constraint contains(sequence, i) == contains(sequence, deliveryIndex[i]);
            constraint indexOf(sequence, i) <= indexOf(sequence, deliveryIndex[i]);

        endTime[k] <- array(0..c-1, (i, prev) => max(earliestStart[sequence[i]],
                i == 0 ? distanceDepot[sequence[0]] :
                prev + distanceMatrix[sequence[i - 1]][sequence[i]])
                + serviceTime[sequence[i]]);

        homeLateness[k] <- truckUsed[k] ?
               max(0, endTime[k][c - 1] + distanceDepot[sequence[c - 1]] - maxHorizon) :

        // Distance traveled by truck k
        routeDistances[k] <- sum(1..c-1,
                i => distanceMatrix[sequence[i - 1]][sequence[i]]) + (truckUsed[k] ?
                (distanceDepot[sequence[0]] + distanceDepot[sequence[c - 1]]) :

        lateness[k] <- homeLateness[k] + sum(0..c-1,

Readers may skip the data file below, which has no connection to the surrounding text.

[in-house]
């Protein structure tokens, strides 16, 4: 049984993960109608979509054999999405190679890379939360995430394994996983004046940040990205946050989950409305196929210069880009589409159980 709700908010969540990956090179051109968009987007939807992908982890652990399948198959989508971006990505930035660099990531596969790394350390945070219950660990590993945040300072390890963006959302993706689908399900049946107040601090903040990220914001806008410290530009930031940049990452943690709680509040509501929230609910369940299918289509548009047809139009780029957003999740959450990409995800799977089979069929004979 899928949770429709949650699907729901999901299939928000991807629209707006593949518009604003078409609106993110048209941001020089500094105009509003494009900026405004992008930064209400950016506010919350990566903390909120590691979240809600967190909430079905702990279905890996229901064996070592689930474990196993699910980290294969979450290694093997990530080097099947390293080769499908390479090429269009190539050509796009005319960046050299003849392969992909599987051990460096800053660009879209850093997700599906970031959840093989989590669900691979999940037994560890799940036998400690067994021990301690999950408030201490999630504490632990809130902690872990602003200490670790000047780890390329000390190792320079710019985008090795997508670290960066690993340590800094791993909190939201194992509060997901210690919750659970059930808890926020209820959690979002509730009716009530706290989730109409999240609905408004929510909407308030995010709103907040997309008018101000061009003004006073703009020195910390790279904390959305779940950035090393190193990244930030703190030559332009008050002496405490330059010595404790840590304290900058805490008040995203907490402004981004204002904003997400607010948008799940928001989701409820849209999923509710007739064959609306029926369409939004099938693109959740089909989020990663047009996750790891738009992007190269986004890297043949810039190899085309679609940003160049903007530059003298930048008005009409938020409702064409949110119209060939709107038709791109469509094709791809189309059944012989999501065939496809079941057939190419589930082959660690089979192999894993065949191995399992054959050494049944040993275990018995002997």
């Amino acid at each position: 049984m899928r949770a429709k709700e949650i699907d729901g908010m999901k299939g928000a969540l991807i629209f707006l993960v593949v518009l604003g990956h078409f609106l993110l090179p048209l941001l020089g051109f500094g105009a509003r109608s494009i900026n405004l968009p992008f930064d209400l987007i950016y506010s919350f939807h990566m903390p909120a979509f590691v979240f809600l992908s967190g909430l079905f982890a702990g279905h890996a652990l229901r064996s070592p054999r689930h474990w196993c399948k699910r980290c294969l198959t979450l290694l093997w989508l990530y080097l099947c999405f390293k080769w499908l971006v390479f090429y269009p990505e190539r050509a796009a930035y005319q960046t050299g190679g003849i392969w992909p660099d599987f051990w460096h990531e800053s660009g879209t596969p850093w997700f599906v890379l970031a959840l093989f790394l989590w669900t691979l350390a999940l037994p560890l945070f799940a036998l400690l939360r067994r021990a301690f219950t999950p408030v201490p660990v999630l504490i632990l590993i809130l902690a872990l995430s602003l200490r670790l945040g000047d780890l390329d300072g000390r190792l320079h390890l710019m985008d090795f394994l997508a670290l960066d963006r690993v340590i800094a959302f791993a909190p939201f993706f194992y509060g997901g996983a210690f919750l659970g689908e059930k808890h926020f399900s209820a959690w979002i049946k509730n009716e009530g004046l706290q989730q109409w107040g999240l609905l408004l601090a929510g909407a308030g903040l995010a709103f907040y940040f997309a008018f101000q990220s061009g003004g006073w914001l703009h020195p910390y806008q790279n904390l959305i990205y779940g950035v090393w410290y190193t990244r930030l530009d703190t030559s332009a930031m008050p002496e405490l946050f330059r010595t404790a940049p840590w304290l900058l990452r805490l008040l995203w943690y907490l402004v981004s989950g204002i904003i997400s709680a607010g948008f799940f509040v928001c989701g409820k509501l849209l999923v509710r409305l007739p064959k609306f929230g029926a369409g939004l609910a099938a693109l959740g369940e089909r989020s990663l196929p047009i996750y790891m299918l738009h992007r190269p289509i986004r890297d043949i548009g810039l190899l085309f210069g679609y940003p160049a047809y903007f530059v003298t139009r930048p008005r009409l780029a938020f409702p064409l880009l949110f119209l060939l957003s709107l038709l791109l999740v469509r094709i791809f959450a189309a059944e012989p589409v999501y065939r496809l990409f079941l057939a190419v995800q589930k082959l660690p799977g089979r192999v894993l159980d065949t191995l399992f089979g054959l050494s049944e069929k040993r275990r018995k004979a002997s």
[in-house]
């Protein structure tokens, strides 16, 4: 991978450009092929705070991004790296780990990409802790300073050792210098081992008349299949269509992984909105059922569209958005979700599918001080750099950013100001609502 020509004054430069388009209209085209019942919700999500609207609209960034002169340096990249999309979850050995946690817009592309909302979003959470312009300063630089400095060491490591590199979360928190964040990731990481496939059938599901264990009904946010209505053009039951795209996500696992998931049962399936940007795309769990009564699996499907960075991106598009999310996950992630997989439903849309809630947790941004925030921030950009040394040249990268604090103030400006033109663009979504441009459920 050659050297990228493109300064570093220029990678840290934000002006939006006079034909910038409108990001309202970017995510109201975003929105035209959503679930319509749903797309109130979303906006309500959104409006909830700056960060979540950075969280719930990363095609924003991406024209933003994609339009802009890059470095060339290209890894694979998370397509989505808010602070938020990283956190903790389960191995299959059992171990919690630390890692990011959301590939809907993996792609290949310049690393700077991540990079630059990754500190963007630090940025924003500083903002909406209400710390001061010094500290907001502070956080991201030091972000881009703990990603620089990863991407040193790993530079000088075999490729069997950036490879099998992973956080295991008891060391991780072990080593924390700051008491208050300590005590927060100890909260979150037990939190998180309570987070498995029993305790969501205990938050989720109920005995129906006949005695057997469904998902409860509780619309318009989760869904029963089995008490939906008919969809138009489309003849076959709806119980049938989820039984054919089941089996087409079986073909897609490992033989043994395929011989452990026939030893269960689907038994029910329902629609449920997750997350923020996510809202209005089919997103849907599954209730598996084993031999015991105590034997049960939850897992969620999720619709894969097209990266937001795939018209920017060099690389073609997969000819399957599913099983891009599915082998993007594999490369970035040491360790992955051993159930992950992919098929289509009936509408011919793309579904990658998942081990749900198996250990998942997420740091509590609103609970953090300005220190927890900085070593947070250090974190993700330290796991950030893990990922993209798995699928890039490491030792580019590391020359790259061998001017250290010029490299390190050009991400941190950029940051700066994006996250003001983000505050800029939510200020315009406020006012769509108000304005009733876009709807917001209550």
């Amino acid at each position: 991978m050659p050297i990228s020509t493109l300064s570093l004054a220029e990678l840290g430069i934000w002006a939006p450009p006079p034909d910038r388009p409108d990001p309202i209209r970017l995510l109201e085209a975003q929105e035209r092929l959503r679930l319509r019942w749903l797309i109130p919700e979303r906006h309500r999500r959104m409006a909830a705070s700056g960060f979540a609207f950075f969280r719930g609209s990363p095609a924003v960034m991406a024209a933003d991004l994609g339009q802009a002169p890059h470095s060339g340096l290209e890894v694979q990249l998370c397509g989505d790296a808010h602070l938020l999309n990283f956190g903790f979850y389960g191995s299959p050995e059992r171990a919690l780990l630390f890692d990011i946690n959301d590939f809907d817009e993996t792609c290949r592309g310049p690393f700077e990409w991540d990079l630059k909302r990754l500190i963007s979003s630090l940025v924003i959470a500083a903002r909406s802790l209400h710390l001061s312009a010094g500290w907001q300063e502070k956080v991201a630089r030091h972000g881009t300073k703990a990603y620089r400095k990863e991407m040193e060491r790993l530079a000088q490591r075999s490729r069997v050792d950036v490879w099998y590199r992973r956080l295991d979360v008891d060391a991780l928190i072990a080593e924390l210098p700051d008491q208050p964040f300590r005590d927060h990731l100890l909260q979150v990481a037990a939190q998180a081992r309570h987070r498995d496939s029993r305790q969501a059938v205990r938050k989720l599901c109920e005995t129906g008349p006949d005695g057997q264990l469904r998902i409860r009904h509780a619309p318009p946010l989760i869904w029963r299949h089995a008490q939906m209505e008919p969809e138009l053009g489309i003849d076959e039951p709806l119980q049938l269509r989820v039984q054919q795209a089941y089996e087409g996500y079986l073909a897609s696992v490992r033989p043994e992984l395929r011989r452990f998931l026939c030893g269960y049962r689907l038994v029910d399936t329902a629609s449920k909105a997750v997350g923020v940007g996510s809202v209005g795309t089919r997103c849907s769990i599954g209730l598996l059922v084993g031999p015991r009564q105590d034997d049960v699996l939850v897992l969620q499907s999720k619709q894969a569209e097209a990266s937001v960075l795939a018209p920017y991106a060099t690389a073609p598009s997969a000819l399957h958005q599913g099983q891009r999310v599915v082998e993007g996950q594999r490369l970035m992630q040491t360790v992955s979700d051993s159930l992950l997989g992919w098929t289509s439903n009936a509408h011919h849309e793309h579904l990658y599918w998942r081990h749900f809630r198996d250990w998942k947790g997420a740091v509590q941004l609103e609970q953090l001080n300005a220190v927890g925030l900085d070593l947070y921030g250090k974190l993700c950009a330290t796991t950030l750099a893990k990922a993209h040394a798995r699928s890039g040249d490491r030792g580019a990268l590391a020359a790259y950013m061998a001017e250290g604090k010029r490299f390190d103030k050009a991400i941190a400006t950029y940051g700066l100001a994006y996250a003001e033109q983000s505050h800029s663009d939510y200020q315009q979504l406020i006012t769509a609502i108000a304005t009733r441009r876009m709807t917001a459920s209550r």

i => max(0, endTime[k][i] - latestEnd[sequence[i]]));

    // Total lateness, must be 0 for a solution to be valid
    totalLateness <- sum[k in 1..nbTrucks](lateness[k]);

    // Total distance traveled
    totalDistance <- round(100 * sum[k in 1..nbTrucks](routeDistances[k])) / 100;

    minimize totalLateness;
    minimize totalDistance;

Google OR-Tools and Hexaly results on the Pickup and Delivery with Time Windows (PDPTW)

We compare both solvers’ performance with two solving times: 1 minute and 10 minutes. We use Hexaly 12.0 and Google OR-Tools 9.6. Both are used with default parameters. The OR-Tools search strategy is set to the recommended guided local search. We ran them on a server equipped with an Intel Xeon E3-1230 v6 (4 cores, 3.5 GHz, 8MB cache) and 32GB RAM.